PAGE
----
The data are from "State Estimates of Substance Use from the 2002-2003 National Surveys on Drug Use and Health." SAMHSA combined two years of data from the annual National Survey on Drug Use and Health to enhance the precision of estimates for the less populous states. The report estimates state rates of use of illegal drugs, binge drinking, serious mental illness and tobacco use.
"State-by-state data is a powerful tool for policymakers at the federal, state and local levels to identify needs and target prevention and treatment resources. While we as a nation are making overall progress in reducing illicit drug use among youth, it is clear from the findings that illicit drug, alcohol and tobacco use vary substantially among states and regions," SAMHSA Administrator Charles Curie said. "To help continue to build on the gains we have made, SAMHSA announced last year a total of $230 million over five years to implement its Strategic Prevention Framework in 19 States and two territories to advance community-based programs for substance abuse prevention, mental health promotion and mental illness prevention. More awards are expected this year."
Estimates of past month use of any illicit drug ranged from a low of 6.3 percent in Utah to a high of 12.0 percent in Alaska for all persons ages 12 and older. Other states with high past month use of any illicit drug include Colorado, Montana, Oregon, Nevada, New Mexico, New Hampshire, Rhode Island, Vermont and the District of Columbia.
Utah had the lowest rate in the nation for binge alcohol use in the past month among all persons ages 12 or older, 15.9 percent. Binge alcohol use is defined as drinking five or more drinks on the same occasion on at least one day in the 30 days prior to the survey. North Dakota had the highest rate, 31.4. Colorado, Montana, South Dakota, Nebraska, Minnesota, Iowa, Wisconsin, Massachusetts and Rhode Island also had high rates of binge drinking.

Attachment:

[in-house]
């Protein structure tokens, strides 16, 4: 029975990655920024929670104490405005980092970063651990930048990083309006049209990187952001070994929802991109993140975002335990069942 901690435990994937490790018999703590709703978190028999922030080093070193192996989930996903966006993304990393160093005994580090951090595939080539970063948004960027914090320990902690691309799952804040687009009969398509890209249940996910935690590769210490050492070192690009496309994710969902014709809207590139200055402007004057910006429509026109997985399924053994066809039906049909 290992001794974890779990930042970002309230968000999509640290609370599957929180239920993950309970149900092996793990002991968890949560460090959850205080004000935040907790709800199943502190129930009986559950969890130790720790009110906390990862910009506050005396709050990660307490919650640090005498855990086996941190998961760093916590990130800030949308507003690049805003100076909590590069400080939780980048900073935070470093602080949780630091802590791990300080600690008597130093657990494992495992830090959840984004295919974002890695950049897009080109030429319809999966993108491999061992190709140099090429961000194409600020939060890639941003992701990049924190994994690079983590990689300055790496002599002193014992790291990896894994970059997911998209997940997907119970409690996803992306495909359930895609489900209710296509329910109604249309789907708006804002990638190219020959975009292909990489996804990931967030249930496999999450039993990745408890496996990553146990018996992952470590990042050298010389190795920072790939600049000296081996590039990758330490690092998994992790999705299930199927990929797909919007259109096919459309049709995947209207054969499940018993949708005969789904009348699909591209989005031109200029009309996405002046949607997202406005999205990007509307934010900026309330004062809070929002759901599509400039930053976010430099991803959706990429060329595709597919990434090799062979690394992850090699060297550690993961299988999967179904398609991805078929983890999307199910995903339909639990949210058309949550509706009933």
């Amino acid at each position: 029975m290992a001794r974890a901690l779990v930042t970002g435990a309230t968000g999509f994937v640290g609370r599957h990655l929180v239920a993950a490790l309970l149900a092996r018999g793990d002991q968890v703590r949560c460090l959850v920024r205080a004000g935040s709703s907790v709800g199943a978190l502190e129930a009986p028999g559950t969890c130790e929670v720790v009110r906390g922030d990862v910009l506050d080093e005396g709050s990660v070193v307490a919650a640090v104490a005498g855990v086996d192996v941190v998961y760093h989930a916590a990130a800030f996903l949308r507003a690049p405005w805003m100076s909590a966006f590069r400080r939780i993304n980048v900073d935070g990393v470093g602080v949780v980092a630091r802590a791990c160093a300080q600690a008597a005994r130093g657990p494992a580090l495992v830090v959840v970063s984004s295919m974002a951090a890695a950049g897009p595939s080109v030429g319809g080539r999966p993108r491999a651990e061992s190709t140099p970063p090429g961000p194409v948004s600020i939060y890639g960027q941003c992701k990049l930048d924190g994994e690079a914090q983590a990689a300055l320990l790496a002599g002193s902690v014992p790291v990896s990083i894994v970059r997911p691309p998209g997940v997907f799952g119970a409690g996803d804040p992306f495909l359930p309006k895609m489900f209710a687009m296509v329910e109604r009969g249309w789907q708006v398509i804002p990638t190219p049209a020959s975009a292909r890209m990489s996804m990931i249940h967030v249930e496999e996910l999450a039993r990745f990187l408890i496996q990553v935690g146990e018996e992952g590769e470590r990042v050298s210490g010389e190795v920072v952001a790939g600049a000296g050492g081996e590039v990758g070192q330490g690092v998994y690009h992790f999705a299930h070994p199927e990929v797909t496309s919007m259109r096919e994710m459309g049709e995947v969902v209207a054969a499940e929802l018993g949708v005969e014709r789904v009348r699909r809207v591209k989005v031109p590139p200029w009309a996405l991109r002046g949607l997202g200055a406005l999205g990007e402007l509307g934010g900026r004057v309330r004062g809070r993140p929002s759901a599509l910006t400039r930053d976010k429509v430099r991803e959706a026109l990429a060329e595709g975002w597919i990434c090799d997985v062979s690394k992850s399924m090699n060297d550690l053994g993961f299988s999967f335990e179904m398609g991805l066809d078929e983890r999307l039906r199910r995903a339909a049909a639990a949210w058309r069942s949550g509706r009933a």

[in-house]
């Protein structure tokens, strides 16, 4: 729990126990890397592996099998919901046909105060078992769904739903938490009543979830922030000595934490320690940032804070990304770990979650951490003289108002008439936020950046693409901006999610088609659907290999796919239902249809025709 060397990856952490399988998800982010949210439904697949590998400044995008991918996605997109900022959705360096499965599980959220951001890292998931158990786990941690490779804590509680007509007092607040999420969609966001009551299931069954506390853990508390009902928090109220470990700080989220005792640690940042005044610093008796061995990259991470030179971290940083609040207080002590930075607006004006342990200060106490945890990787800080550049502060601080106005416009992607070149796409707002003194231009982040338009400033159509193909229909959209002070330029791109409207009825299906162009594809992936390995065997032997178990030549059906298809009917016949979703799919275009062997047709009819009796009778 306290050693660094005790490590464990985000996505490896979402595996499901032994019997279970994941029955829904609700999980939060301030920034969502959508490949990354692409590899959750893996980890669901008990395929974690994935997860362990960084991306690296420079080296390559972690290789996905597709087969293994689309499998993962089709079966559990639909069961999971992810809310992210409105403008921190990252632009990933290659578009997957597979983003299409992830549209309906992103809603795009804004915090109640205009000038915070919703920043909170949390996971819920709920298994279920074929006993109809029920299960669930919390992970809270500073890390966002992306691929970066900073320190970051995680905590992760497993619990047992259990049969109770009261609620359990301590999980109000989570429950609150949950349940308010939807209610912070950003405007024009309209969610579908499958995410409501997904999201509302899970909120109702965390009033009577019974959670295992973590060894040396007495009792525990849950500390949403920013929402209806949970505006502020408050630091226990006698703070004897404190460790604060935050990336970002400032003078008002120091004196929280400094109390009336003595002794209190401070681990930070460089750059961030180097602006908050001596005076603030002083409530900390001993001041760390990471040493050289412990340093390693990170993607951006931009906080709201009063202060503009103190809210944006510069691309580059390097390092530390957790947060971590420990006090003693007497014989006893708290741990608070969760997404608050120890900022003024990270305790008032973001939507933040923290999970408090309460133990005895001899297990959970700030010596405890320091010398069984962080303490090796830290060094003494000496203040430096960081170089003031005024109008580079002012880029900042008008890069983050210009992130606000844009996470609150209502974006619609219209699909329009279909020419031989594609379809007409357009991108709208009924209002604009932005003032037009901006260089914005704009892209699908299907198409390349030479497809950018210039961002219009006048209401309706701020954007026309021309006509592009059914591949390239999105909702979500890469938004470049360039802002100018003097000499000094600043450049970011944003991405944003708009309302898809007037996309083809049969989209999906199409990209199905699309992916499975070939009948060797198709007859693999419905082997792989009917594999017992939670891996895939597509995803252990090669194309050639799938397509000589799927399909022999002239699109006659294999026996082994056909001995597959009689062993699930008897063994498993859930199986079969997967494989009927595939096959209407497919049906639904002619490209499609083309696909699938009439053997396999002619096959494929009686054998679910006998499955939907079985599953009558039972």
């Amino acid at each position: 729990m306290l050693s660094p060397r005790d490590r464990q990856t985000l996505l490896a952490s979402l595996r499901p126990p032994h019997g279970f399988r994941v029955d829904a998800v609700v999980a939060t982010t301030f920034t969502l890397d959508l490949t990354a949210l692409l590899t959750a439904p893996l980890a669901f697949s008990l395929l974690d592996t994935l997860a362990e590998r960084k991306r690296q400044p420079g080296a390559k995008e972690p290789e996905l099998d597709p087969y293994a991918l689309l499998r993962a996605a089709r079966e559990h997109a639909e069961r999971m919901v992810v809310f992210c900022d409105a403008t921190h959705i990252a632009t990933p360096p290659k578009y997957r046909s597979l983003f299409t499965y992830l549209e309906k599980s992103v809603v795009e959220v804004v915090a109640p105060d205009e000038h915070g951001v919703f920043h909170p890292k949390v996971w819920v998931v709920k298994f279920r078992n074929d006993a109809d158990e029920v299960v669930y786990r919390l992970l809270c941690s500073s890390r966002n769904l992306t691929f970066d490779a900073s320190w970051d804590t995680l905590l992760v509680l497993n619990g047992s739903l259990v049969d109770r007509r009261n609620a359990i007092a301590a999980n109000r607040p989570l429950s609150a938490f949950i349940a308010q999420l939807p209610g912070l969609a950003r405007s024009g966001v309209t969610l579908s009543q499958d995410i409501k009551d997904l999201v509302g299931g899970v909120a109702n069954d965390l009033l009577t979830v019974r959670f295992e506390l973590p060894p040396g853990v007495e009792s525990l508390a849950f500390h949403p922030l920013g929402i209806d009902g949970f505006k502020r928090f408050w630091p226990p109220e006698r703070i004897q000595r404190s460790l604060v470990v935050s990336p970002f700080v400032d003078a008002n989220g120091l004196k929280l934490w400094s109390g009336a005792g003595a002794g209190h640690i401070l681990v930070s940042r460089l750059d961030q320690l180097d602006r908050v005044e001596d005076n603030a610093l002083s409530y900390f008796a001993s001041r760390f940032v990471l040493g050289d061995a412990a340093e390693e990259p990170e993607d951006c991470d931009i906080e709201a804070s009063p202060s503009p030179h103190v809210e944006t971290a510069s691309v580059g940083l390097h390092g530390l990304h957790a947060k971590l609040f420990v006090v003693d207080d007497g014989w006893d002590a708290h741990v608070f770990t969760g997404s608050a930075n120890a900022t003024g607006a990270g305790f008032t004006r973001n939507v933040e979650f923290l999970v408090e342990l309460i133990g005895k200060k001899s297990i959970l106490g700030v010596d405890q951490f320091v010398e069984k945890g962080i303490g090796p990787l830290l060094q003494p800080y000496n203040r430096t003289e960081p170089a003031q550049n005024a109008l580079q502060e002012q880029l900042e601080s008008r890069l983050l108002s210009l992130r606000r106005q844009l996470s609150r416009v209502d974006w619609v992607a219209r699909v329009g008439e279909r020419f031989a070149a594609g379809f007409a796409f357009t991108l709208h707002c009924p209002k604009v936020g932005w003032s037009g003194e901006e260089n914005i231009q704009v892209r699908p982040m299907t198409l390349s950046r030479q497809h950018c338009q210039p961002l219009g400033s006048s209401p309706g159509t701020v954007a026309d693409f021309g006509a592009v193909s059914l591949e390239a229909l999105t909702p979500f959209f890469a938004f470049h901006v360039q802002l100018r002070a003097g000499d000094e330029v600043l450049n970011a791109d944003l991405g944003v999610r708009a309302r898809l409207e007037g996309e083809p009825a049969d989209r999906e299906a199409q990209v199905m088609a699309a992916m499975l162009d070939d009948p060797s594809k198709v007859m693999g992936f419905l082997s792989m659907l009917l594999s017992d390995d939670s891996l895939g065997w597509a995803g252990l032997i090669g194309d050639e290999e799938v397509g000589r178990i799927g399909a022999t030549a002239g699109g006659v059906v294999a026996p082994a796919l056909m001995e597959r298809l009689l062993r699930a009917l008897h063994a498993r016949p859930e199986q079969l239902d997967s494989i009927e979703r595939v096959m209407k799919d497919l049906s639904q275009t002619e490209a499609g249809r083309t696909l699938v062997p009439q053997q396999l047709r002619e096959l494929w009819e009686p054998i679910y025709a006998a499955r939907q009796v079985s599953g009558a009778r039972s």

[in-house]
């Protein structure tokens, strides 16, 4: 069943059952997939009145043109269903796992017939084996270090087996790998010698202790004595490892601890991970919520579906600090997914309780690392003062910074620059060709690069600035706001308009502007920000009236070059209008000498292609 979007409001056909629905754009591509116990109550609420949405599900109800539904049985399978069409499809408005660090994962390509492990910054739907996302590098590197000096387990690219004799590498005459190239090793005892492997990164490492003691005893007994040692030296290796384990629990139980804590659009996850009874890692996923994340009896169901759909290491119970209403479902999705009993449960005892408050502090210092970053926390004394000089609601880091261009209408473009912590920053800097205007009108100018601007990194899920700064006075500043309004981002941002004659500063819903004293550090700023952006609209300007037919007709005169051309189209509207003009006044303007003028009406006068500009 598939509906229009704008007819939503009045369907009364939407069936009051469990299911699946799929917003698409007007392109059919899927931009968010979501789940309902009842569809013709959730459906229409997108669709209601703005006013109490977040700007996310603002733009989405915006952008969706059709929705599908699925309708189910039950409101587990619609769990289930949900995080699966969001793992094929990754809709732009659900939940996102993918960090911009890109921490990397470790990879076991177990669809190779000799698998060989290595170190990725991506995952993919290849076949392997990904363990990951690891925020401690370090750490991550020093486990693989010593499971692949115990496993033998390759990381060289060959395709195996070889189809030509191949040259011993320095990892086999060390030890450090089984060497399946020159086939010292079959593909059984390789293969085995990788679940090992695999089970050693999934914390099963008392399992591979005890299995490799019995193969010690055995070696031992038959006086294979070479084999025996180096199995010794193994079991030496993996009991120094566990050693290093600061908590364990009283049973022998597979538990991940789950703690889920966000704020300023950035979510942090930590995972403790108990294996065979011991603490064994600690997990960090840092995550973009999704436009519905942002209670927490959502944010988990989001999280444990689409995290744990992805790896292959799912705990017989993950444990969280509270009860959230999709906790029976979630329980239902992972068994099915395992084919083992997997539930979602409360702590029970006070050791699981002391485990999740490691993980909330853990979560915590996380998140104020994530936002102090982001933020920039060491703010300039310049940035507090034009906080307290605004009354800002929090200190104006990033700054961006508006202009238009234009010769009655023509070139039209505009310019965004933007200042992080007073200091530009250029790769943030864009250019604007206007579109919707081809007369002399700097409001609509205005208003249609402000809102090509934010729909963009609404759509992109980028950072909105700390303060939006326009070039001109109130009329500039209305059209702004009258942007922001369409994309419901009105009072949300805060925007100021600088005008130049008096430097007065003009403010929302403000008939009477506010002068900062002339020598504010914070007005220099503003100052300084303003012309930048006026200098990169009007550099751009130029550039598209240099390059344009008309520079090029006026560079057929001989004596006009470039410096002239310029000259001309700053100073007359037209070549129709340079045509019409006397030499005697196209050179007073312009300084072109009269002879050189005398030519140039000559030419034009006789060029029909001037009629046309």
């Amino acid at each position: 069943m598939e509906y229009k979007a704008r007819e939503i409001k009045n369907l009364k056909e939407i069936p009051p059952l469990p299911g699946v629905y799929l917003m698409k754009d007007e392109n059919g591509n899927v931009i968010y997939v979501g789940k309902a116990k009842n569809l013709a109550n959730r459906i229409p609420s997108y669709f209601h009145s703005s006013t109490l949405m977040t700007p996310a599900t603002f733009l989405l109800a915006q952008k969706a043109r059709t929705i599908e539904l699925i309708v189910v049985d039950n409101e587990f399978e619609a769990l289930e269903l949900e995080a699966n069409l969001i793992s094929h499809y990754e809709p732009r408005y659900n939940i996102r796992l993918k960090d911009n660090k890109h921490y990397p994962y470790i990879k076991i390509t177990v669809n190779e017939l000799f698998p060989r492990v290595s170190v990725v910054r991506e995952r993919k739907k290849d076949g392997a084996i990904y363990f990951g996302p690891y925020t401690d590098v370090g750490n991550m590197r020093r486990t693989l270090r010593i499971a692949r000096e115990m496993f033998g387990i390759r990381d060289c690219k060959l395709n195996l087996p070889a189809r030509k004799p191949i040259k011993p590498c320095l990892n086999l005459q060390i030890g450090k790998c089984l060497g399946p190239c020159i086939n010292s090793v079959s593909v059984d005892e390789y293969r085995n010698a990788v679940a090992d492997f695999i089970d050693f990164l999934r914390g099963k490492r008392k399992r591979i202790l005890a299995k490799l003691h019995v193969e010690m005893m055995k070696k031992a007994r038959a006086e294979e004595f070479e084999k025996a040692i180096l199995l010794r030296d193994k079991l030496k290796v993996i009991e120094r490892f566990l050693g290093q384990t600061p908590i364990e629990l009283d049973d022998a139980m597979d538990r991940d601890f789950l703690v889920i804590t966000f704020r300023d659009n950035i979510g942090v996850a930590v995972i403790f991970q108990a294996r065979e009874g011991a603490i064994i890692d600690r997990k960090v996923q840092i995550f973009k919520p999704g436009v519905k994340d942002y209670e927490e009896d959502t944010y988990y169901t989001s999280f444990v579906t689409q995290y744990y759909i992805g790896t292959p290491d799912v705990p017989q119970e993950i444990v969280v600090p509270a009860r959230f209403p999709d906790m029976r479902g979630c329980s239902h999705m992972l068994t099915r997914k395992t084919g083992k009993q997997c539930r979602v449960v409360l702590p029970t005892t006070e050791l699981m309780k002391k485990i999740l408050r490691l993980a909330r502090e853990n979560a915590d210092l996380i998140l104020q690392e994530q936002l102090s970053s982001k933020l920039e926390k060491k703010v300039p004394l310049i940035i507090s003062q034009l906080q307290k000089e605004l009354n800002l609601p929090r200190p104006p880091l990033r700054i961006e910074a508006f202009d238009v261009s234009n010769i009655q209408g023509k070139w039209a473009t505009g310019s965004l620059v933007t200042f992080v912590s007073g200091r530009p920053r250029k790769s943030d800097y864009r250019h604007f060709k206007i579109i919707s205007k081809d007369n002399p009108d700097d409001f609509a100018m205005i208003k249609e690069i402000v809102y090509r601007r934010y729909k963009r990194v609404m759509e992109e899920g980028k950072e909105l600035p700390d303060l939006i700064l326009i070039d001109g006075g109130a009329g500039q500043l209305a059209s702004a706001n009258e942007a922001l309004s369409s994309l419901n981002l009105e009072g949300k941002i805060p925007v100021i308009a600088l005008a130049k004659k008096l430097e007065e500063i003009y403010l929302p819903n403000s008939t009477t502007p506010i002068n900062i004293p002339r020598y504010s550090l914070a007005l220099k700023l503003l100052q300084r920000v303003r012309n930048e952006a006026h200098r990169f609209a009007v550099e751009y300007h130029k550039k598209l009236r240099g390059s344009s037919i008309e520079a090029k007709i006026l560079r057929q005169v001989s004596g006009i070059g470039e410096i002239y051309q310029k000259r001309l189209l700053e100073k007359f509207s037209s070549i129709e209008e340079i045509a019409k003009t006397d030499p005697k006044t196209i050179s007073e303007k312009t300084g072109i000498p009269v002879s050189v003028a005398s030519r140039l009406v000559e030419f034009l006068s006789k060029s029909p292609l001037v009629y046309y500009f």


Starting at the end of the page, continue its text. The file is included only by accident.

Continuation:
Drug Addiction Highest in D.C.The report estimates that Tennessee has the lowest rate of past year dependence on or abuse of alcohol, 6.0 percent. The highest rate of alcohol dependence or abuse is 10.8 percent in North Dakota. The District of Columbia had the highest rate of past year illicit drug dependence or abuse, 4.0 percent. This compares with Kansas and Iowa, which had the lowest rate of dependence or abuse, 2.5 percent.
New Mexico had the highest percentage of persons ages 12 or older needing treatment for an illicit drug use problem, but not receiving it, 3.5 percent. Montana, Nebraska, New Mexico, and South Dakota all ranked in the top fifth of states for all three age groups for needing but not receiving treatment for an alcohol problem.
For specific drugs, Tennessee had the lowest rate, 7.4 percent, for marijuana use among those ages 12 and older in the past year, while Alaska had the highest rate, 16.7 percent. This compares to the national rate of 10.8 percent for marijuana use in the past year. For current use use in the past month Utah had the lowest rate, 4.0 percent of the population ages 12 and older, while New Hampshire had the highest rate, 10.2 percent. The national current use rate for marijuana was 6.2 percent.
Rates of Cocaine UseThe highest rate of past year cocaine use among persons ages 12 or older was found in Colorado, 3.9 percent. The lowest rate was found in Idaho, 1.6 percent. Arizona and Colorado were the only two states that ranked in the top fifth for all three age groups, 12-17, 18 to 25 and 26 or older.
Kentucky had the highest rate of past month tobacco use among persons ages 12 or older, 39.8 percent. Utah had the lowest rate, 19.7 percent.
Rhode Island had the highest rate of serious mental illness among persons ages 18 or older, 11 percent, while Hawaii had the lowest rate in the nation at 7.2 percent.
The report is available on the web at www.oas.samhsa.gov